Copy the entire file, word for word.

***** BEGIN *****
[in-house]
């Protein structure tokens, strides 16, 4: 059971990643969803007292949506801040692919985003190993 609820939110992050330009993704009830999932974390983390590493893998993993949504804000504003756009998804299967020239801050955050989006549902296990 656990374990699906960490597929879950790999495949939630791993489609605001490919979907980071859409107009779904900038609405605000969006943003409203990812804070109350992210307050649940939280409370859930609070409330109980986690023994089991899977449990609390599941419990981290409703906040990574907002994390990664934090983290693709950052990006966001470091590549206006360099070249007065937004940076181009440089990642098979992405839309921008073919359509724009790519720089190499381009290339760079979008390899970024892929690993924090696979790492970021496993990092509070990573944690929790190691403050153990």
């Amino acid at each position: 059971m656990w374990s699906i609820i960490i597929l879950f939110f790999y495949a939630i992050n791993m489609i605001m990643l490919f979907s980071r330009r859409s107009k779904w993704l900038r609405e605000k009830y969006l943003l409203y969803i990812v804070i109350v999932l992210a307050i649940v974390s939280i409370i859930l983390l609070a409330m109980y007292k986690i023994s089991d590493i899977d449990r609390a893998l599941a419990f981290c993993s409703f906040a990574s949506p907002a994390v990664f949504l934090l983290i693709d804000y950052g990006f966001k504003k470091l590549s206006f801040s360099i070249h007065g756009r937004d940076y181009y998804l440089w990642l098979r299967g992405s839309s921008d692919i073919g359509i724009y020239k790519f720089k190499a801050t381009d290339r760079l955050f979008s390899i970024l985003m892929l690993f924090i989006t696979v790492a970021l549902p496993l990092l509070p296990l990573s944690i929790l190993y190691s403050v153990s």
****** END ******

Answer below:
[in-house]
């Protein structure tokens, strides 16, 4: 059971990643969803007292949506801040692919985003190993 609820939110992050330009993704009830999932974390983390590493893998993993949504804000504003756009998804299967020239801050955050989006549902296990 656990374990699906960490597929879950790999495949939630791993489609605001490919979907980071859409107009779904900038609405605000969006943003409203990812804070109350992210307050649940939280409370859930609070409330109980986690023994089991899977449990609390599941419990981290409703906040990574907002994390990664934090983290693709950052990006966001470091590549206006360099070249007065937004940076181009440089990642098979992405839309921008073919359509724009790519720089190499381009290339760079979008390899970024892929690993924090696979790492970021496993990092509070990573944690929790190691403050153990």
């Amino acid at each position: 059971m656990w374990s699906i609820i960490i597929l879950f939110f790999y495949a939630i992050n791993m489609i605001m990643l490919f979907s980071r330009r859409s107009k779904w993704l900038r609405e605000k009830y969006l943003l409203y969803i990812v804070i109350v999932l992210a307050i649940v974390s939280i409370i859930l983390l609070a409330m109980y007292k986690i023994s089991d590493i899977d449990r609390a893998l599941a419990f981290c993993s409703f906040a990574s949506p907002a994390v990664f949504l934090l983290i693709d804000y950052g990006f966001k504003k470091l590549s206006f801040s360099i070249h007065g756009r937004d940076y181009y998804l440089w990642l098979r299967g992405s839309s921008d692919i073919g359509i724009y020239k790519f720089k190499a801050t381009d290339r760079l955050f979008s390899i970024l985003m892929l690993f924090i989006t696979v790492a970021l549902p496993l990092l509070p296990l990573s944690i929790l190993y190691s403050v153990s």